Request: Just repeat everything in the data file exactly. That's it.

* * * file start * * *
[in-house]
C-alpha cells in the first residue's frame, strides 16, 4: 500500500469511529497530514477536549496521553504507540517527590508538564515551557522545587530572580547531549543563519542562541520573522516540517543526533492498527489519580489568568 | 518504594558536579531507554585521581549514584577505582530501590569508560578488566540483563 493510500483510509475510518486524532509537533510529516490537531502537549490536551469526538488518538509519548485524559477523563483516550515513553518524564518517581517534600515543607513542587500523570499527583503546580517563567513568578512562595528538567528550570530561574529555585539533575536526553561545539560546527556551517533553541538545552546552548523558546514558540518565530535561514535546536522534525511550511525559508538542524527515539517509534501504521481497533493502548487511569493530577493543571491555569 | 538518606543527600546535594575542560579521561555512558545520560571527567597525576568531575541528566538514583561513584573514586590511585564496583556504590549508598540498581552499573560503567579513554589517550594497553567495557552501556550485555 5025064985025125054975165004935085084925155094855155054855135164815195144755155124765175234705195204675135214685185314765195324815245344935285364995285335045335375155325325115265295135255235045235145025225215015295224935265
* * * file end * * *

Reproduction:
[in-house]
C-alpha cells in the first residue's frame, strides 16, 4: 500500500469511529497530514477536549496521553504507540517527590508538564515551557522545587530572580547531549543563519542562541520573522516540517543526533492498527489519580489568568 | 518504594558536579531507554585521581549514584577505582530501590569508560578488566540483563 493510500483510509475510518486524532509537533510529516490537531502537549490536551469526538488518538509519548485524559477523563483516550515513553518524564518517581517534600515543607513542587500523570499527583503546580517563567513568578512562595528538567528550570530561574529555585539533575536526553561545539560546527556551517533553541538545552546552548523558546514558540518565530535561514535546536522534525511550511525559508538542524527515539517509534501504521481497533493502548487511569493530577493543571491555569 | 538518606543527600546535594575542560579521561555512558545520560571527567597525576568531575541528566538514583561513584573514586590511585564496583556504590549508598540498581552499573560503567579513554589517550594497553567495557552501556550485555 5025064985025125054975165004935085084925155094855155054855135164815195144755155124765175234705195204675135214685185314765195324815245344935285364995285335045335375155325325115265295135255235045235145025225215015295224935265